The Boston Red Sox’s first visit to Florida since spring training started off on a positive note.
The Red Sox defeated the Tampa Bay Rays 1-0 in the series opener of a three-game set Tuesday at Tropicana Field. Boston doubled Tampa Bay’s hit total — eight to four — but the difference in the contest was one unearned run.
The run was a product of an aggressive baserunning play by Mookie Betts, who broke up a double play at second base in the third inning.
GAME IN A WORD
There simply was no margin for error.
The Red Sox went 0-for-12 with runners in scoring position and left nine men on base. The Rays had far fewer quality scoring chances, as Tampa Bay went 0-for-1 with runners in scoring position and left six men on base.
The Rays put the potential tying run aboard in the ninth inning before Koji Uehara closed things out.
IT WAS OVER WHEN…
Alexi Ogando wiggled the Red Sox out of a bases-loaded jam in the sixth inning.
The inning featured a game-changing play that went Boston’s way. Steven Souza Jr. hit a ground ball to the left side after Brandon Guyer singled into left field with one out. Third baseman Pablo Sandoval fielded it on the run and fired to second base, where Guyer was called out on a bang-bang play.
Rays manager Kevin Cash challenged the call, contesting that Guyer’s foot beat Sandoval’s throw. It was incredibly close, but the call was upheld, leaving the Rays with a runner on first base and two outs.
Wade Miley, who slipped off the mound on two separate occasions, issued back-to-back walks to Logan Forsythe and Evan Longoria to load the bases with two down. Red Sox manager John Farrell then called upon Ogando, who forced Desmond Jennings to ground into an inning-ending, 6-4 force out.
IN THE BATTER’S BOX
— Betts put together a couple of good at-bats one day after snapping an 0-for-11 skid. He singled and walked against Rays starter Chris Archer.
Betts also had an awesome takeout slide at second base that helped produce the game’s only run. (More on that below.)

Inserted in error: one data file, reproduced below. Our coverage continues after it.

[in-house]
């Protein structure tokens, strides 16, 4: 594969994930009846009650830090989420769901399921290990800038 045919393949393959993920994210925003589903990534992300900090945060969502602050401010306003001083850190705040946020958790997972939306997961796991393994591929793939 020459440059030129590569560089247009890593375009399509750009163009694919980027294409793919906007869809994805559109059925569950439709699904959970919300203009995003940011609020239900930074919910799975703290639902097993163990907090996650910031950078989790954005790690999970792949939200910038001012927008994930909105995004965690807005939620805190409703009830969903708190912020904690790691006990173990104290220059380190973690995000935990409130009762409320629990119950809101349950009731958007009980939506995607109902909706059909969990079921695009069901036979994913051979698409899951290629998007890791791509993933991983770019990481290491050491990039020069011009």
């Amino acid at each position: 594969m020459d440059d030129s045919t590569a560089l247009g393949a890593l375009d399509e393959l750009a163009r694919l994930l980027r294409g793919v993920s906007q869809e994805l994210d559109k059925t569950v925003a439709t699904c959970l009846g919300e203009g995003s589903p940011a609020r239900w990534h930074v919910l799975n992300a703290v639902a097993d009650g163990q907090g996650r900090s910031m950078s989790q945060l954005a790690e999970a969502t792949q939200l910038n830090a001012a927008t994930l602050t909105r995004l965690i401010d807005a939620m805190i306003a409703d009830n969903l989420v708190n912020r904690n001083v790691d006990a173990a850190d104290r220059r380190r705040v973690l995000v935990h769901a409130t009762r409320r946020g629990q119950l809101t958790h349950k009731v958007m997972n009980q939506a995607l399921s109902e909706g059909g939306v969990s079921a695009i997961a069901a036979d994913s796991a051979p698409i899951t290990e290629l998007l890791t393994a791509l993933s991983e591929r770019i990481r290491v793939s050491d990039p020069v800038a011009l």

— Dustin Pedroia went 0-for-4, lowering his average to .259. However, he did hit the ball that was responsible for the game’s lone run.
Pedroia grounded back to the mound with Betts on first base and Ryan Hanigan on second base. Archer made the play and fired to second, where Betts took out Ryan Brett with a hard slide. Brett’s throw to first base was off the mark, and Hanigan scored as Pedroia scooted up to second base on the error.
— Hanley Ramirez, who left Monday’s game due to illness, appeared to be feeling better. He collected two hits and even stole a base in the second inning.
— Brock Holt, who played shortstop, went 0-for-3 with a sacrifice bunt but again stepped up in the field. He made a sensational diving play in the hole to end the seventh inning.
— Hanigan went 2-for-4 with two hot-shot singles back through the box. As mentioned, he scored the only run.
ON THE BUMP
— Miley needed some help in the sixth inning as Boston preserved its lead. But other than that, it was an encouraging outing for Miley, who was knocked around in his last start against the Washington Nationals at Fenway Park.
Miley walked four and allowed three hits over 5 2/3 shutout innings. He struck out three and threw 88 pitches (52 strikes) while lowering his ERA from 10.57 to 6.08.
Farrell has left in his starters a bit longer than expected on a few occasions this season, but he made sure he didn’t make that mistake with Miley. It worked out, as Ogando sealed off the sixth-inning threat.
— Ogando retired both hitters he faced in the seventh inning after escaping the sixth.
Robbie Ross Jr. ended the frame by retiring Asdrubal Cabrera, though it took a fantastic play by Holt.
— Junichi Tazawa needed only six pitches to work a 1-2-3 eighth inning.
— Uehara tossed a scoreless ninth to earn his second save.
Uehara forced Longoria to ground into a 5-4-3 double play after Forsythe led off the inning with a single.
TWEET OF THE GAME
The Red Sox and Rays will continue their three-game series Wednesday night at 7:10 p.m. Joe Kelly is scheduled to face Nathan Karns, which will complete Boston’s third turn through its rotation.
Thumbnail photo via Kim Klement/USA TODAY Sports Images